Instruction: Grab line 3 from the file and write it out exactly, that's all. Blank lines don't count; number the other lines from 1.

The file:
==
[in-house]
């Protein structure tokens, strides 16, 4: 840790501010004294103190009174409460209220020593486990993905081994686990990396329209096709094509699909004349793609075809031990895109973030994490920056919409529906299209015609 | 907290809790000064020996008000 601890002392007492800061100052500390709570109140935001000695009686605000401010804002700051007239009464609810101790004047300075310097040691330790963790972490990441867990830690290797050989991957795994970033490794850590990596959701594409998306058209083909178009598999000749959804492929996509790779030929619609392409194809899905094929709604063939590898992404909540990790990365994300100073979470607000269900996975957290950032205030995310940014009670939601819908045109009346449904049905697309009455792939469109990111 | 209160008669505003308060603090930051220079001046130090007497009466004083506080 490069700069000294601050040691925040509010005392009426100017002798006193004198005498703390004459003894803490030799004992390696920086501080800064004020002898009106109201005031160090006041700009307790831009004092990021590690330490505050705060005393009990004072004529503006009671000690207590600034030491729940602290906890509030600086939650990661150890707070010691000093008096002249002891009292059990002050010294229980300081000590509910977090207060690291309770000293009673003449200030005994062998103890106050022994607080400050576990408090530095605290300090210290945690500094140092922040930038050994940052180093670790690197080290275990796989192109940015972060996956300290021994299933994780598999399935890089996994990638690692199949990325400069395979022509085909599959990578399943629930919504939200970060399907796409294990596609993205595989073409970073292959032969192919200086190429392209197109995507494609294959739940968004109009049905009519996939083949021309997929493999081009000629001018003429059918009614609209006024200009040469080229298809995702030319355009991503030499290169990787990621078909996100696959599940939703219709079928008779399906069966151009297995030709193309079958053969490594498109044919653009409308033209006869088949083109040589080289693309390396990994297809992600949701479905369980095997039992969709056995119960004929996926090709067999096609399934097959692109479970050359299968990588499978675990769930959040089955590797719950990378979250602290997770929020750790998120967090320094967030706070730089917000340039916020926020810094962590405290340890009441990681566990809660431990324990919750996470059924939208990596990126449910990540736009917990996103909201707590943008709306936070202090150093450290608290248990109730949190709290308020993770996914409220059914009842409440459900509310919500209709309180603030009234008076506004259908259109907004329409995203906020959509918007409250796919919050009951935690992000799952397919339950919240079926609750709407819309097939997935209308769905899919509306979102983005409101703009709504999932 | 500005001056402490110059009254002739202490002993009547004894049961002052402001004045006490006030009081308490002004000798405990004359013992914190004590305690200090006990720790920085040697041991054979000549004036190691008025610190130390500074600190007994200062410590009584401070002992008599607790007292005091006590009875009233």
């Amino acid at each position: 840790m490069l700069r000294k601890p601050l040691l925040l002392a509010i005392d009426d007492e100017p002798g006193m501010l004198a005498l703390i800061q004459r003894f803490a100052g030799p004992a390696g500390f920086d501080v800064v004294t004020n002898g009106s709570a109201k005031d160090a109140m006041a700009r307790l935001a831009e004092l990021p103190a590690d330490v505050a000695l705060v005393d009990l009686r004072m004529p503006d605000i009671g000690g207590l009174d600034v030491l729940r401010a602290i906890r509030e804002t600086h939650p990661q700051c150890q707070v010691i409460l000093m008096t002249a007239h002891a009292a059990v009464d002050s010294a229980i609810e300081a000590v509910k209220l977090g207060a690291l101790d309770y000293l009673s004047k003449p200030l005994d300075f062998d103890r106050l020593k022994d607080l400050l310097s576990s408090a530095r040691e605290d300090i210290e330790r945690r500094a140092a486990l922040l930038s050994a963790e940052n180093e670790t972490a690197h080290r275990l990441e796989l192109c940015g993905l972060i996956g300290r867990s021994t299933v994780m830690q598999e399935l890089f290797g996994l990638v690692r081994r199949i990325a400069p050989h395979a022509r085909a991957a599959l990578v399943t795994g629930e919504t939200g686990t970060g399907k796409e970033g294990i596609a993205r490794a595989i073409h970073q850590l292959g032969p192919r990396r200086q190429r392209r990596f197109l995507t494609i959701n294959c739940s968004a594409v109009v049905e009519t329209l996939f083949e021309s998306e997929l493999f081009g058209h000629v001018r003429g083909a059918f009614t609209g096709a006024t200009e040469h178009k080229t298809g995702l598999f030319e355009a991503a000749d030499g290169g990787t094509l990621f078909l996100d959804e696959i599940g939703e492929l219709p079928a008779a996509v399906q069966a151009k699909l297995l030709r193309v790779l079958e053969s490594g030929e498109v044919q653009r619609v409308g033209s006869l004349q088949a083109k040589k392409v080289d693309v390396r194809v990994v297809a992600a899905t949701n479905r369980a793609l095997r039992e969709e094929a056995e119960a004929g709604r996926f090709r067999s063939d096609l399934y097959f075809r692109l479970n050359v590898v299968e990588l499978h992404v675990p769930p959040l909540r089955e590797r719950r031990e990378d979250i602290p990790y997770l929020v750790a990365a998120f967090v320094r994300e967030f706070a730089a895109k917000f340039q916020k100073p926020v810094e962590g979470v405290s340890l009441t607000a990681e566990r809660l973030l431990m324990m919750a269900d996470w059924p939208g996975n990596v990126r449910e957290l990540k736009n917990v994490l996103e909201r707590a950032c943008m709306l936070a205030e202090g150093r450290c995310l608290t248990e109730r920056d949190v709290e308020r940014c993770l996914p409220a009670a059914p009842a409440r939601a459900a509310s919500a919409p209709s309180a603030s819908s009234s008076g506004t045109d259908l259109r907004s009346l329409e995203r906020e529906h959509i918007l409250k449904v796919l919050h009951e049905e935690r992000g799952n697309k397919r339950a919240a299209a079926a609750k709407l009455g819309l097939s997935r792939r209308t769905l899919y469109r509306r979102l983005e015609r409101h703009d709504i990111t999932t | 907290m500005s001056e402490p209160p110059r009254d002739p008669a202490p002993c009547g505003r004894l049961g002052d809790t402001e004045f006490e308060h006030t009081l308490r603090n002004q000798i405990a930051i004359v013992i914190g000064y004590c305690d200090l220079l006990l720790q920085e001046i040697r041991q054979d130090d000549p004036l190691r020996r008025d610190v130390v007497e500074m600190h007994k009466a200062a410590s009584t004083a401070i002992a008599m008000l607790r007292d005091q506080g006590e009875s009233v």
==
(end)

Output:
């Amino acid at each position: 840790m490069l700069r000294k601890p601050l040691l925040l002392a509010i005392d009426d007492e100017p002798g006193m501010l004198a005498l703390i800061q004459r003894f803490a100052g030799p004992a390696g500390f920086d501080v800064v004294t004020n002898g009106s709570a109201k005031d160090a109140m006041a700009r307790l935001a831009e004092l990021p103190a590690d330490v505050a000695l705060v005393d009990l009686r004072m004529p503006d605000i009671g000690g207590l009174d600034v030491l729940r401010a602290i906890r509030e804002t600086h939650p990661q700051c150890q707070v010691i409460l000093m008096t002249a007239h002891a009292a059990v009464d002050s010294a229980i609810e300081a000590v509910k209220l977090g207060a690291l101790d309770y000293l009673s004047k003449p200030l005994d300075f062998d103890r106050l020593k022994d607080l400050l310097s576990s408090a530095r040691e605290d300090i210290e330790r945690r500094a140092a486990l922040l930038s050994a963790e940052n180093e670790t972490a690197h080290r275990l990441e796989l192109c940015g993905l972060i996956g300290r867990s021994t299933v994780m830690q598999e399935l890089f290797g996994l990638v690692r081994r199949i990325a400069p050989h395979a022509r085909a991957a599959l990578v399943t795994g629930e919504t939200g686990t970060g399907k796409e970033g294990i596609a993205r490794a595989i073409h970073q850590l292959g032969p192919r990396r200086q190429r392209r990596f197109l995507t494609i959701n294959c739940s968004a594409v109009v049905e009519t329209l996939f083949e021309s998306e997929l493999f081009g058209h000629v001018r003429g083909a059918f009614t609209g096709a006024t200009e040469h178009k080229t298809g995702l598999f030319e355009a991503a000749d030499g290169g990787t094509l990621f078909l996100d959804e696959i599940g939703e492929l219709p079928a008779a996509v399906q069966a151009k699909l297995l030709r193309v790779l079958e053969s490594g030929e498109v044919q653009r619609v409308g033209s006869l004349q088949a083109k040589k392409v080289d693309v390396r194809v990994v297809a992600a899905t949701n479905r369980a793609l095997r039992e969709e094929a056995e119960a004929g709604r996926f090709r067999s063939d096609l399934y097959f075809r692109l479970n050359v590898v299968e990588l499978h992404v675990p769930p959040l909540r089955e590797r719950r031990e990378d979250i602290p990790y997770l929020v750790a990365a998120f967090v320094r994300e967030f706070a730089a895109k917000f340039q916020k100073p926020v810094e962590g979470v405290s340890l009441t607000a990681e566990r809660l973030l431990m324990m919750a269900d996470w059924p939208g996975n990596v990126r449910e957290l990540k736009n917990v994490l996103e909201r707590a950032c943008m709306l936070a205030e202090g150093r450290c995310l608290t248990e109730r920056d949190v709290e308020r940014c993770l996914p409220a009670a059914p009842a409440r939601a459900a509310s919500a919409p209709s309180a603030s819908s009234s008076g506004t045109d259908l259109r907004s009346l329409e995203r906020e529906h959509i918007l409250k449904v796919l919050h009951e049905e935690r992000g799952n697309k397919r339950a919240a299209a079926a609750k709407l009455g819309l097939s997935r792939r209308t769905l899919y469109r509306r979102l983005e015609r409101h703009d709504i990111t999932t | 907290m500005s001056e402490p209160p110059r009254d002739p008669a202490p002993c009547g505003r004894l049961g002052d809790t402001e004045f006490e308060h006030t009081l308490r603090n002004q000798i405990a930051i004359v013992i914190g000064y004590c305690d200090l220079l006990l720790q920085e001046i040697r041991q054979d130090d000549p004036l190691r020996r008025d610190v130390v007497e500074m600190h007994k009466a200062a410590s009584t004083a401070i002992a008599m008000l607790r007292d005091q506080g006590e009875s009233v």